Currently, the Navy retains less than 50 ships within its inactive “ghost” fleet, among them Oliver Hazard-Perry frigates, Ticonderoga guided missile cruisers, Kitty Hawk-class aircraft carriers, and a variety of other types, including fleet replenishment ships and amphibious assault ships.
Among the ships to be evaluated for a potential return to service are a handful of Oliver Hazard-Perry class frigates and the USS Kitty Hawk, a conventionally-powered super carrier mothballed in Bremerton, Washington.
The Kitty Hawk, now over 57 years old, is apparently the only carrier in the Navy’s inactive fleet worthy of consideration for a return to duty. Having been retired in 2009, the Kitty Hawk was modernized enough to support and field all Navy carrier-borne aircraft currently active today.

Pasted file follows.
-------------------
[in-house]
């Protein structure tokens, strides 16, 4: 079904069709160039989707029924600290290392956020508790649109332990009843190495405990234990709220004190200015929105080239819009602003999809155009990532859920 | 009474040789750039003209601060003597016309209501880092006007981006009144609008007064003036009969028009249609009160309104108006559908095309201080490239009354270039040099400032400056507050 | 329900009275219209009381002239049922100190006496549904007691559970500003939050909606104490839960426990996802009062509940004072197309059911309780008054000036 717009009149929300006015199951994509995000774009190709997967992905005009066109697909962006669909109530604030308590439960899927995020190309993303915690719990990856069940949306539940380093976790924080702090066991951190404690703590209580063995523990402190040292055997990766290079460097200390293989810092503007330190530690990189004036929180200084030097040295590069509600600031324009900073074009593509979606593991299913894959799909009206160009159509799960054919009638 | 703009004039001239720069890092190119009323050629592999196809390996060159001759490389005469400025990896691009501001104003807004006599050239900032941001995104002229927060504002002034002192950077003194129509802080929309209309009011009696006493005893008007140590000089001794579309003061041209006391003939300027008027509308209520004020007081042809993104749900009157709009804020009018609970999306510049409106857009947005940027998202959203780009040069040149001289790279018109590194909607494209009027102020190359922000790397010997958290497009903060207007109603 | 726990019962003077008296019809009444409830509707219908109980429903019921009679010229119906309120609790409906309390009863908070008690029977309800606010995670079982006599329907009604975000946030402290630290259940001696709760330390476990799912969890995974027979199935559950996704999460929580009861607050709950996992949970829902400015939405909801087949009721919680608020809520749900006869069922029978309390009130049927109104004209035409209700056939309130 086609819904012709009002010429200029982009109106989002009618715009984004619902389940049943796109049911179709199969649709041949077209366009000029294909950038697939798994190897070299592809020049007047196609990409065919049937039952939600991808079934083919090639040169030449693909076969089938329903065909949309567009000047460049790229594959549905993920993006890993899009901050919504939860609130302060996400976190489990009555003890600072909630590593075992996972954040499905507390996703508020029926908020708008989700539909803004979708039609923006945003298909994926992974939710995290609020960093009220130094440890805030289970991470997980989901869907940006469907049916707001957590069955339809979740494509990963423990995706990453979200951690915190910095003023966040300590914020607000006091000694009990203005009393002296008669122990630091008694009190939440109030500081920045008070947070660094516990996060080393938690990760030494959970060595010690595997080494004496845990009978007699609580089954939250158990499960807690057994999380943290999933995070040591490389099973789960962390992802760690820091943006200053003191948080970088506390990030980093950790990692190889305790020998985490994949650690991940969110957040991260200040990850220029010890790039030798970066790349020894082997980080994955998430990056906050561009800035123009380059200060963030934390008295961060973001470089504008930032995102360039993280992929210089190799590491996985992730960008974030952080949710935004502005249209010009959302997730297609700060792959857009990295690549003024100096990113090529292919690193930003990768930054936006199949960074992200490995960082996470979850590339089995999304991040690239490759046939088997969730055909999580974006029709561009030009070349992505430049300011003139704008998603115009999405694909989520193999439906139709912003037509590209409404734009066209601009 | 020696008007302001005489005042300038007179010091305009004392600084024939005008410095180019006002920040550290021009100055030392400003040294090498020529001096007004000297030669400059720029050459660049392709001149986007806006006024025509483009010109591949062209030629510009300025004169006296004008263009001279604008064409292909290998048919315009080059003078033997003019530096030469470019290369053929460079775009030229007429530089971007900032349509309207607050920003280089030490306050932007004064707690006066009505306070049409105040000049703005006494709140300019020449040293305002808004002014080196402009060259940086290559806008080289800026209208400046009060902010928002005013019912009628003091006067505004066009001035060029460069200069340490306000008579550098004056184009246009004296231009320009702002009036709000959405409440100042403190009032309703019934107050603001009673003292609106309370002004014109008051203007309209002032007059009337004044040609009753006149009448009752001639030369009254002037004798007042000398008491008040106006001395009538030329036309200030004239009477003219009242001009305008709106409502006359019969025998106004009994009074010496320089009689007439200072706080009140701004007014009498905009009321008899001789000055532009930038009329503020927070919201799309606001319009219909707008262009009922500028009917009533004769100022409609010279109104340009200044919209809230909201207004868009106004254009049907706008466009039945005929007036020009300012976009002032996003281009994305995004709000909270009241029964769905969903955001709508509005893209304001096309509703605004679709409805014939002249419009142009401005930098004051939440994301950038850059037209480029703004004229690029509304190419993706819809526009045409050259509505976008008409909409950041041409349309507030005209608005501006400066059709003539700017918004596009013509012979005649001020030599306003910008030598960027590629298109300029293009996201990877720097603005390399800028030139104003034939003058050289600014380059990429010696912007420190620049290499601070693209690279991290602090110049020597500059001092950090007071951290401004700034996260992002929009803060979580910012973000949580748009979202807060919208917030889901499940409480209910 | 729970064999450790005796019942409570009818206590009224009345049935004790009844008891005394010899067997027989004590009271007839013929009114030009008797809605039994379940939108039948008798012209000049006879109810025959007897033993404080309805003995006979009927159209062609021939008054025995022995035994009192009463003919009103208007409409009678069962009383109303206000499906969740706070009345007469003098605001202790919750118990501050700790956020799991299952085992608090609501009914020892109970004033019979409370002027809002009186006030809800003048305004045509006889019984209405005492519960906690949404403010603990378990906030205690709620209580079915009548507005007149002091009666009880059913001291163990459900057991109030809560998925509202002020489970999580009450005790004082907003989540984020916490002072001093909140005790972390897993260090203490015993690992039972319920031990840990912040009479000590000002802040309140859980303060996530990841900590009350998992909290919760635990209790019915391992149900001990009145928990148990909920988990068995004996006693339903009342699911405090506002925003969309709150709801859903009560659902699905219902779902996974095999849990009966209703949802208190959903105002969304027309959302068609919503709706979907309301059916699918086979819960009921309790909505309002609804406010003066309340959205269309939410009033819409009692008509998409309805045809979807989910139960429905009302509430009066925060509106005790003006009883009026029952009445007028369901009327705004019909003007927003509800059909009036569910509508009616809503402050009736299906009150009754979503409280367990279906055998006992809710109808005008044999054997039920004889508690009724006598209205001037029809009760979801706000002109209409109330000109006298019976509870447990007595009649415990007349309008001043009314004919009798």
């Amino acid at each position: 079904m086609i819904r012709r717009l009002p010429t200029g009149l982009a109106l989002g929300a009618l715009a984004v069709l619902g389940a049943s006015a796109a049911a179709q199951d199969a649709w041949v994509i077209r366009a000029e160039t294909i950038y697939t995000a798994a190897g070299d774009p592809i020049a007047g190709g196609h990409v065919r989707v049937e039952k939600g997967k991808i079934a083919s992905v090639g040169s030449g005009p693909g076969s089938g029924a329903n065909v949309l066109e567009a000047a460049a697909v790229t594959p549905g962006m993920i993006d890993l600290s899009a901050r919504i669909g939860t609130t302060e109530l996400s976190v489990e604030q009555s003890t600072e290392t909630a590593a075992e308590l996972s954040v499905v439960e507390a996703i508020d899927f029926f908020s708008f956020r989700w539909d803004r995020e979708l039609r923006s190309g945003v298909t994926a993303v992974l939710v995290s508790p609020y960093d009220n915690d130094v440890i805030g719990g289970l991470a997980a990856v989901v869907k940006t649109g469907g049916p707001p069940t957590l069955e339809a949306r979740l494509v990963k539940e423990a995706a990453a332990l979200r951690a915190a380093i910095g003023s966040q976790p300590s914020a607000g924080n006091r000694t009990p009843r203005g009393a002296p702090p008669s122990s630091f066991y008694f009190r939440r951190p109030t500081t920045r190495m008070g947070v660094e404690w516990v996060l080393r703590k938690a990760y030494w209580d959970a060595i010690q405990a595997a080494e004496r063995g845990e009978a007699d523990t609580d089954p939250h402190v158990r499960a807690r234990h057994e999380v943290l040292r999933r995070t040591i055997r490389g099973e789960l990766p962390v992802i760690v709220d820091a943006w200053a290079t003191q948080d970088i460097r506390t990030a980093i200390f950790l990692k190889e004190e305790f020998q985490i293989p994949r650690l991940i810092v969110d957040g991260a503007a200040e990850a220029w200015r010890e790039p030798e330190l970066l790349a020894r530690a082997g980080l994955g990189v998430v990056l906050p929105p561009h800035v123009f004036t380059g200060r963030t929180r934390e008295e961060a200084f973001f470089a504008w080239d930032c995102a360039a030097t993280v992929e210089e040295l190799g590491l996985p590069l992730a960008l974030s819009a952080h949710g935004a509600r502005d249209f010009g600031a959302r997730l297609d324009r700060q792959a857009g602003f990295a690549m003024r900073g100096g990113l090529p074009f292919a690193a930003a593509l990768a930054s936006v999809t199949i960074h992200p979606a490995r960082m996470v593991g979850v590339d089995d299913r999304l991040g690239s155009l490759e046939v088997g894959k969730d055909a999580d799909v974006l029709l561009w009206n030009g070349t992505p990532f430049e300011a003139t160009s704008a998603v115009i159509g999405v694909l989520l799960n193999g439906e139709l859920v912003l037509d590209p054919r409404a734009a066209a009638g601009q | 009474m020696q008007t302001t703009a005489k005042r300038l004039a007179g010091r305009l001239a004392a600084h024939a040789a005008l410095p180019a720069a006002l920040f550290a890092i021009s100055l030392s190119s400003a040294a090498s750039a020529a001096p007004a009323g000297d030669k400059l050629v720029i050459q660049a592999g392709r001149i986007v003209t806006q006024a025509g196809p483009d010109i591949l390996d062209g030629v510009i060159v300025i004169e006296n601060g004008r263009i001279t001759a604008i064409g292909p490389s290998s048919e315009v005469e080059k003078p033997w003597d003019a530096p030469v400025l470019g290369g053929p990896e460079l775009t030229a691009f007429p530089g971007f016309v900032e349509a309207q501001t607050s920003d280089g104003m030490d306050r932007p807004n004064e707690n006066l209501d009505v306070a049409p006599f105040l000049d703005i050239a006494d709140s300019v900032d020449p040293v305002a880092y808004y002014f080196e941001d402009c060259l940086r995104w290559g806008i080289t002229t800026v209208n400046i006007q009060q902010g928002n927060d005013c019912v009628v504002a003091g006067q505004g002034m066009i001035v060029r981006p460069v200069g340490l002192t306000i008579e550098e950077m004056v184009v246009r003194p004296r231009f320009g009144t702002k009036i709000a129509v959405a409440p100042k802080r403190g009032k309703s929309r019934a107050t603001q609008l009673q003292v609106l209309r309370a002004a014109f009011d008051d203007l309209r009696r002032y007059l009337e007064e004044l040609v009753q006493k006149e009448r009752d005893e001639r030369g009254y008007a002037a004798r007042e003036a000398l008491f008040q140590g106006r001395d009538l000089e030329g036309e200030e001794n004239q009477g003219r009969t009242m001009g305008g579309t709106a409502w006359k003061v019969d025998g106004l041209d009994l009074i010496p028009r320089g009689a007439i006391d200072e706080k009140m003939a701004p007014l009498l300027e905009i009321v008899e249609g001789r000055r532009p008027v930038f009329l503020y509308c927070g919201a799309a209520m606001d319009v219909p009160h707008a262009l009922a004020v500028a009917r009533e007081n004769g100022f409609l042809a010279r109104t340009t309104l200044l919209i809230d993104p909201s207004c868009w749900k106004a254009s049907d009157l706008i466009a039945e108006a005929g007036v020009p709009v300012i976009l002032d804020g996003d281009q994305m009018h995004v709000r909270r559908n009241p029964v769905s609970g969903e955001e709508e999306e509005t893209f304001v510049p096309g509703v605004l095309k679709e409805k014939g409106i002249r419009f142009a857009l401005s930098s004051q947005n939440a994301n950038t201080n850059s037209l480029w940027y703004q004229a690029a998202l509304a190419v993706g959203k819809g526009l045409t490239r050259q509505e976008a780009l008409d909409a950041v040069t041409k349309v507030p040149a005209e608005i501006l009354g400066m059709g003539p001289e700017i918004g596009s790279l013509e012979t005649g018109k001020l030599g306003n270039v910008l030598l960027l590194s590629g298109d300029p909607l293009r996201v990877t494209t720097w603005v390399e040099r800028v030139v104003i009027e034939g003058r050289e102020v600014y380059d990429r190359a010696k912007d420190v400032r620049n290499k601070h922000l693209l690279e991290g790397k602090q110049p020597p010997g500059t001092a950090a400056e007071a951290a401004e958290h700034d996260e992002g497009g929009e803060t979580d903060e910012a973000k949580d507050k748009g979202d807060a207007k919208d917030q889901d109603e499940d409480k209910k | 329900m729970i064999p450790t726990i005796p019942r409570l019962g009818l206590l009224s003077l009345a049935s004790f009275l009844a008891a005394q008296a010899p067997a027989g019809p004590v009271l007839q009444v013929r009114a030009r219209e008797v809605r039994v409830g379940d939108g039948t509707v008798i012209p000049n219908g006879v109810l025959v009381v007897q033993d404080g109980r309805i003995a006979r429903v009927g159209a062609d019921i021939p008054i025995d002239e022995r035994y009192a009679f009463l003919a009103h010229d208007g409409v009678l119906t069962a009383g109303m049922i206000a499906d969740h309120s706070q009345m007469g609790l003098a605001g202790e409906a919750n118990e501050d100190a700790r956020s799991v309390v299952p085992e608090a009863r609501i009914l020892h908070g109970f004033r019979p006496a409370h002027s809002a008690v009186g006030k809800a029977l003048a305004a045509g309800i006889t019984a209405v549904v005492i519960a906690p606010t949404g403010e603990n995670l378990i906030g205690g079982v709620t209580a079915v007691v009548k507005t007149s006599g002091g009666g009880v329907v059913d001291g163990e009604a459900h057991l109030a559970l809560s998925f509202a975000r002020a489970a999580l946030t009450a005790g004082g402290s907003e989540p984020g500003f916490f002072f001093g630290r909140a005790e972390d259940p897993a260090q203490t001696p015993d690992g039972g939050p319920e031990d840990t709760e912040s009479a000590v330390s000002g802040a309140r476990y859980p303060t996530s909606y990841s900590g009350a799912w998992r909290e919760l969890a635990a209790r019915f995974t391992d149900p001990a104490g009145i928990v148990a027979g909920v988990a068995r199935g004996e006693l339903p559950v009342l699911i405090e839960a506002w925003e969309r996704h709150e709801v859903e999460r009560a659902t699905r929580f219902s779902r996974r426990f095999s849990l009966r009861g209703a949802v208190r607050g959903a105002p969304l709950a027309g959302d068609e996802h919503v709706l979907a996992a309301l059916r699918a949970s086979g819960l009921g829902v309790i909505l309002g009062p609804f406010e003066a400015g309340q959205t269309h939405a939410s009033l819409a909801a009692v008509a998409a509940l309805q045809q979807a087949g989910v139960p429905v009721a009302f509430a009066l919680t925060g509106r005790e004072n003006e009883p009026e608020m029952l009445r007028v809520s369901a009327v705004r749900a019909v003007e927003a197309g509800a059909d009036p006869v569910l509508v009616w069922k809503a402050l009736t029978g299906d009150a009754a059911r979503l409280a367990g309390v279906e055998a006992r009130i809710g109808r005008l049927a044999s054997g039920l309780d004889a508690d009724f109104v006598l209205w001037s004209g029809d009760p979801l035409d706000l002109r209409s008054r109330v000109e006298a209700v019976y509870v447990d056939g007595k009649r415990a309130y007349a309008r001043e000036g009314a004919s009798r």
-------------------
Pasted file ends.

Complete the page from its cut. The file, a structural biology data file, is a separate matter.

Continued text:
However, the ship has since been heavily stripped down; many of her combat systems destroyed or sent around the Navy for use with other vessels. The extensive refurbishment this 63,000 ton behemoth would have to undergo would likely prove to be the limiting factor in bringing it back to duty.
This wouldn’t be the first time the Navy has explored the possibility of returning mothballed ships to active duty. In fact, in the 1980s as part of then-President Reagan’s 600 Ship initiative, the Navy recommissioned the legendary WWII-era Iowa class battleships, three of which had been inactive since the late ’50s and one of which had been retired in the late ’60s. All four vessels underwent a costly multi-million dollar overhaul and were ushered back into service.